While expanding health infrastructure and addressing manpower shortage, it is important to fully leverage India’s strength in the IT sector. There is a need to promote public-private partnership (PPP) in different areas, including establishing telemedicine connectivity to remote rural areas. Telemedicine will help in reducing costs and improving access.
In view of the shortage of manpower in the rural areas, I had suggested making rural service mandatory before giving the first promotion to government doctors. There is a need to attract more doctors to the rural areas by providing incentives and improving housing and other infrastructure
I am sure, the recently launched Ayushman Bharat Digital Mission would help in creating the necessary ecosystem for delivering an efficient and inclusive universal health coverage. Similarly, the largest health assurance scheme in the world is being implemented under the Ayushman Bharat PM-JAY, which aims at providing a health cover of Rs. 5 lakhs per family per year for secondary and tertiary care hospitalization to over 10.74 crores poor and vulnerable families (approximately 50 crore beneficiaries) that form the bottom 40% of the Indian population.
Dear sisters and brothers,
The need of the hour is to make healthcare affordable and accessible to all. In view of the high levels of out-of-pocket expenditure, it is important to increase public spending in the health sector.
The 15th Finance Commission has recommended that states should increase spending on health to more than 8% of their respective budgets by 2022 and the public health expenditure of the Centre and States together should be increased in a progressive manner to reach 2.5 percent of GDP by 2025.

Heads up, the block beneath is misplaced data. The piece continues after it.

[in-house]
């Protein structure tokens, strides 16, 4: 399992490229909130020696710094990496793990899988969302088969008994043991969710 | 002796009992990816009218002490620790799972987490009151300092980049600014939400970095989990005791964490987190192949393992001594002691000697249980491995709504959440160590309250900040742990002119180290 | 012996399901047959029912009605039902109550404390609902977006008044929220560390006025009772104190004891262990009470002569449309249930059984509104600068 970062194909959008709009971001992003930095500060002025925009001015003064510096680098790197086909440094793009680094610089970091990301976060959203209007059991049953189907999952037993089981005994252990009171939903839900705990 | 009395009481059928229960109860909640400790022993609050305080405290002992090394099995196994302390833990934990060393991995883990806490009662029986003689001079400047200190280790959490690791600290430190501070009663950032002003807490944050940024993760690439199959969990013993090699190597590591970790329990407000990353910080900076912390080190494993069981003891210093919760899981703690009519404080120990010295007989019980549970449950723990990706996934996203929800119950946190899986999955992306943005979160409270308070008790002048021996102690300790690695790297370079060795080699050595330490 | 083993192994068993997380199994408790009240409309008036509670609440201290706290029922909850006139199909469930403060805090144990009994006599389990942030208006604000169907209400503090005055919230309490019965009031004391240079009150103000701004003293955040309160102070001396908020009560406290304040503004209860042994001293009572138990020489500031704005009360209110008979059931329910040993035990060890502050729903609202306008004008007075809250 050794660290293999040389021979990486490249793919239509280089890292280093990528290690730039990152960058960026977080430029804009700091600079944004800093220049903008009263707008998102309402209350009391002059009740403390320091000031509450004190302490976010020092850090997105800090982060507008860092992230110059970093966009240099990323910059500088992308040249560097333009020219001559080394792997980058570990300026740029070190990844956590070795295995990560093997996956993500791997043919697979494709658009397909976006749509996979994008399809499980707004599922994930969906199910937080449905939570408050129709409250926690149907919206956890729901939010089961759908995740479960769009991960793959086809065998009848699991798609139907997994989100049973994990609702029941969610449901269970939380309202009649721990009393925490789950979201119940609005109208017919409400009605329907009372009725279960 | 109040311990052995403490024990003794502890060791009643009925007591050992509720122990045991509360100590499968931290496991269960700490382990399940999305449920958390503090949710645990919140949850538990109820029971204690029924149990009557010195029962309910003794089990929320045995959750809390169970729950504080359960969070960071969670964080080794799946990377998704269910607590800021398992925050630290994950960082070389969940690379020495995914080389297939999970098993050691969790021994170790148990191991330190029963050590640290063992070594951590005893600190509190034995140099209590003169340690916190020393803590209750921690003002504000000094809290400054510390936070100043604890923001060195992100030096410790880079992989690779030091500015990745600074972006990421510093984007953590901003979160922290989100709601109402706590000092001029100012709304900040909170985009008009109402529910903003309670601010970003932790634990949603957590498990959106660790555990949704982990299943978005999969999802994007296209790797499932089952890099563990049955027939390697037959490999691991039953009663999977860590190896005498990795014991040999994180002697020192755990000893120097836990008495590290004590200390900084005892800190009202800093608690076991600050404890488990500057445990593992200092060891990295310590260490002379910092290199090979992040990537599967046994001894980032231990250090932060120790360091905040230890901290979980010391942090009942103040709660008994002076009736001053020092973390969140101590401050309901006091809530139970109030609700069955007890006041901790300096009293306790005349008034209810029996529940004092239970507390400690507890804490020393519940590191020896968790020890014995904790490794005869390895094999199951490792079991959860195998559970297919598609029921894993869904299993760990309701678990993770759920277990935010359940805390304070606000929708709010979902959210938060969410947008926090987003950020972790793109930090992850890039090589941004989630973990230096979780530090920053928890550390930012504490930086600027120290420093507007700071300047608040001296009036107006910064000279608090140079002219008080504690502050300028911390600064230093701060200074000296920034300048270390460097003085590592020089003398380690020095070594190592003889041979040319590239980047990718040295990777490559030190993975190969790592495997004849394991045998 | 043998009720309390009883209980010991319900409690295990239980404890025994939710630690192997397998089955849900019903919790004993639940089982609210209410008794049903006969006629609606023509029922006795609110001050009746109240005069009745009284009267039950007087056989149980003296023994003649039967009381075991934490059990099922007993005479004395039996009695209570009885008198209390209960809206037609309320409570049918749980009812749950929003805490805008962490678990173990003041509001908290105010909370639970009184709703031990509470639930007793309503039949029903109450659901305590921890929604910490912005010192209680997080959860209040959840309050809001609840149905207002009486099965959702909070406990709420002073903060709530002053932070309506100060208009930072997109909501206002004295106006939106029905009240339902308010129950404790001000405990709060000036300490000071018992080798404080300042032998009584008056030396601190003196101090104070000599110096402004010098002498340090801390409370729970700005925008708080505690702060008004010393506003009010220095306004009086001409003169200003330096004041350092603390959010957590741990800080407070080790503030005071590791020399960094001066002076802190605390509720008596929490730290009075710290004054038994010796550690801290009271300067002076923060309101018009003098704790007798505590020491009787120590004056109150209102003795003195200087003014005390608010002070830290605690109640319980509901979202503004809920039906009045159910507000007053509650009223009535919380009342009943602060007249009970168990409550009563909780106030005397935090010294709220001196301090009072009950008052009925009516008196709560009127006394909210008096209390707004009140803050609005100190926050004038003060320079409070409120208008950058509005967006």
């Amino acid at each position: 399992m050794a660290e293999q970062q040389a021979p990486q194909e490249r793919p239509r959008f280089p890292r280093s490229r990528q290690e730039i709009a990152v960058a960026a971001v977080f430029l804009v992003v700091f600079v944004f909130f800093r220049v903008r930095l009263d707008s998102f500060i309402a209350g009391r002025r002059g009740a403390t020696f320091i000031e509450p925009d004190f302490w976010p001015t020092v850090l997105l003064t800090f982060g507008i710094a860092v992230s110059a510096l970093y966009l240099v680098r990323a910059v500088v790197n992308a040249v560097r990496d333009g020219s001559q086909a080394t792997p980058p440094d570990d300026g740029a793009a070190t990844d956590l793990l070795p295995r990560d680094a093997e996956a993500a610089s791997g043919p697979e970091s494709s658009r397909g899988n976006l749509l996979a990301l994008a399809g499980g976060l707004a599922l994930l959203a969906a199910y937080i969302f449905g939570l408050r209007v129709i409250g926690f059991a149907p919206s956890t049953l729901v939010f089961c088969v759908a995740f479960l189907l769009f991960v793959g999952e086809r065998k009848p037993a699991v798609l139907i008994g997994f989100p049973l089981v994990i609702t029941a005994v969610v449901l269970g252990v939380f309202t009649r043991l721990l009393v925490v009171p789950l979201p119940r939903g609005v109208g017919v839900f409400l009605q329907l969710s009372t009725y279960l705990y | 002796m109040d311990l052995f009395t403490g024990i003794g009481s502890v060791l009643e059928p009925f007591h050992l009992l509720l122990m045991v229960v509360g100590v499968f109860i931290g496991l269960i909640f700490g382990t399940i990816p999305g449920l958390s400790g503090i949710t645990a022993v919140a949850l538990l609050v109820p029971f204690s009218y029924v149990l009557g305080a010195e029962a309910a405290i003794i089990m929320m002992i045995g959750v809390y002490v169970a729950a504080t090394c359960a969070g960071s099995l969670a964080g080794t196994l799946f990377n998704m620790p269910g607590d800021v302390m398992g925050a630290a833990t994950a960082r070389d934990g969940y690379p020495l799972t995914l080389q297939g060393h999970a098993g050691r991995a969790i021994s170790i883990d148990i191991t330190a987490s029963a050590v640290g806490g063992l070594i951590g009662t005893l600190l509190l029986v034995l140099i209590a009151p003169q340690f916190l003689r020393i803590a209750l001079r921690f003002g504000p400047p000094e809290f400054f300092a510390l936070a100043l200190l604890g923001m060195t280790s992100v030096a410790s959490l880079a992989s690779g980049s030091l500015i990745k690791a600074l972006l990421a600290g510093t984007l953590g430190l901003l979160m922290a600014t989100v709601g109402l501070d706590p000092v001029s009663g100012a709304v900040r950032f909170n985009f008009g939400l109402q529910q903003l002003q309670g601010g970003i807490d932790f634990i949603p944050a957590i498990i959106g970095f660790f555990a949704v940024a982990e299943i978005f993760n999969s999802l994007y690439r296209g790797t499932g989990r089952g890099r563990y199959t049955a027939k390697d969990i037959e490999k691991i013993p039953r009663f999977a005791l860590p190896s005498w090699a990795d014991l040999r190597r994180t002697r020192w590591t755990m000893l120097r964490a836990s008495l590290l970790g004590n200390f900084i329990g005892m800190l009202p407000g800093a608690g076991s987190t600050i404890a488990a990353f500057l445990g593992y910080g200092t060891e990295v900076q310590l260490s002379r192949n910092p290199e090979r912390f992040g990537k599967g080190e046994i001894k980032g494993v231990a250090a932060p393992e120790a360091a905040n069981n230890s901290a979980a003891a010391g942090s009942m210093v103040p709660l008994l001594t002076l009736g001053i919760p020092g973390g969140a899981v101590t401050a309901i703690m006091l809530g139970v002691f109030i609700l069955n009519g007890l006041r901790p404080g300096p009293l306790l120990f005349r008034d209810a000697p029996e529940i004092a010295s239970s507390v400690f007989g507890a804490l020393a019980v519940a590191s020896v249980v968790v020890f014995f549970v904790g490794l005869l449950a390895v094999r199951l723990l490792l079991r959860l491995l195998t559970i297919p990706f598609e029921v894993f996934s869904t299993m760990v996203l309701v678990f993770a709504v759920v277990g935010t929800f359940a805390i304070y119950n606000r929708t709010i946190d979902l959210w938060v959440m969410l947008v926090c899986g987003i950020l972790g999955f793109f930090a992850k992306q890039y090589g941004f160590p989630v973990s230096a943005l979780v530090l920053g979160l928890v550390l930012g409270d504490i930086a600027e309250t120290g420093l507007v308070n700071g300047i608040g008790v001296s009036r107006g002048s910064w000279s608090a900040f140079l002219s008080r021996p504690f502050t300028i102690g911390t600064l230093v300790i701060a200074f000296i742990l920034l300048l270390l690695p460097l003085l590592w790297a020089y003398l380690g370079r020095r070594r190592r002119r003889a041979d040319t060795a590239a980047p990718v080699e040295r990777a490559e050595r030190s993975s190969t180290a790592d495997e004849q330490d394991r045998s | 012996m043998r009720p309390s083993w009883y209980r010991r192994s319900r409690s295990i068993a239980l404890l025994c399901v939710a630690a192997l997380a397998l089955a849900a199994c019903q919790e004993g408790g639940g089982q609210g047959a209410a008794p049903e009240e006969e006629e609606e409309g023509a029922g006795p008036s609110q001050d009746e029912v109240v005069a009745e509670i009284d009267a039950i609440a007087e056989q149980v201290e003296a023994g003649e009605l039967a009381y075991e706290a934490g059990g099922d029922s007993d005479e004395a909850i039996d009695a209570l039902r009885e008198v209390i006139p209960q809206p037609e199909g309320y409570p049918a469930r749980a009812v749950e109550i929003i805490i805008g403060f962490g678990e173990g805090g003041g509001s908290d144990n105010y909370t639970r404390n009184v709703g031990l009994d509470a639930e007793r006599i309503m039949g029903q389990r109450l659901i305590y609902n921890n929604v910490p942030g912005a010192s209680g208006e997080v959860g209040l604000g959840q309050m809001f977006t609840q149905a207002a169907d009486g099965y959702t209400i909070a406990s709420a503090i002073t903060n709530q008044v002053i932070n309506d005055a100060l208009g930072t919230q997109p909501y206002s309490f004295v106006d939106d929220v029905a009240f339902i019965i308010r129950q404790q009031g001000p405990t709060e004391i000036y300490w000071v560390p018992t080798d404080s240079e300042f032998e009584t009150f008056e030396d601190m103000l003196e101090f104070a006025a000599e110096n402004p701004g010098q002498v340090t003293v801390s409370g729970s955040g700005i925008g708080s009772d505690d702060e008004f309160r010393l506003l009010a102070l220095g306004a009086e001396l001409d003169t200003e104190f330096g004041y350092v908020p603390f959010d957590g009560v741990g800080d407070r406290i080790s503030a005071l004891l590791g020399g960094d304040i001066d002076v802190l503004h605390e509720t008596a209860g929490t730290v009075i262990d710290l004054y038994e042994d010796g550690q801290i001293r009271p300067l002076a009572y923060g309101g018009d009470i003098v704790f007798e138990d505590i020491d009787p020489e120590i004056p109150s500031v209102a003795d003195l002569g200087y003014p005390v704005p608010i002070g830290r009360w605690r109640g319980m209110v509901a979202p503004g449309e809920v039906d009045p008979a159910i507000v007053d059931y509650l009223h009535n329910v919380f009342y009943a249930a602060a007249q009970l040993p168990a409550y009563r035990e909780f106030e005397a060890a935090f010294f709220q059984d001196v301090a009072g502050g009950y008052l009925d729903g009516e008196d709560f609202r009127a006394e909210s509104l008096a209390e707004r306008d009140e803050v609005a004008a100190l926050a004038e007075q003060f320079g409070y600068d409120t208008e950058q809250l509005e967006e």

At the same time, I would urge the private players in the health sector to join hands with government in providing affordable state-of-the-art treatment modalities to the people.
Sisters and brothers,
The outbreak of COVID-19 pandemic has highlighted the need for medical fraternity to be ready to tackle the outbreak of any new disease or epidemic. It, therefore, makes it imperative for medical colleges to increase their focus on research on emerging diseases. While setting up more medical colleges, it should also be ensured that the quality of medical education is not compromised in any manner.
Along with combating this pandemic, we have to pay our attention to other pressing challenges on the health front. We are witnessing a disturbing trend of rapid increase in Non-Communicable Diseases. About 65% of deaths in India are now caused by non-communicable diseases (NCDs). This is a cause for concern. As young medical professionals, I urge upon all of you to not only adopt a healthy and balanced lifestyle, but motivate others too. There has to be a concerted effort by all stakeholders to arrest the trend of growing NCDs.
Dear students, each one of you should devote some time for social or community service once a week or fortnight. You must visit a nearby slum or a school to create awareness among the people on the dangers of NCDs and motivate them to adopt healthy lifestyles by undertaking regular physical exercise, consuming healthy diet and avoiding harmful substances.
As you move ahead in your career, always remember the motto of service and uphold high ethical and moral values. Always lend a human touch while treating your patients. All the best for your future endeavours!

Jai Hind!”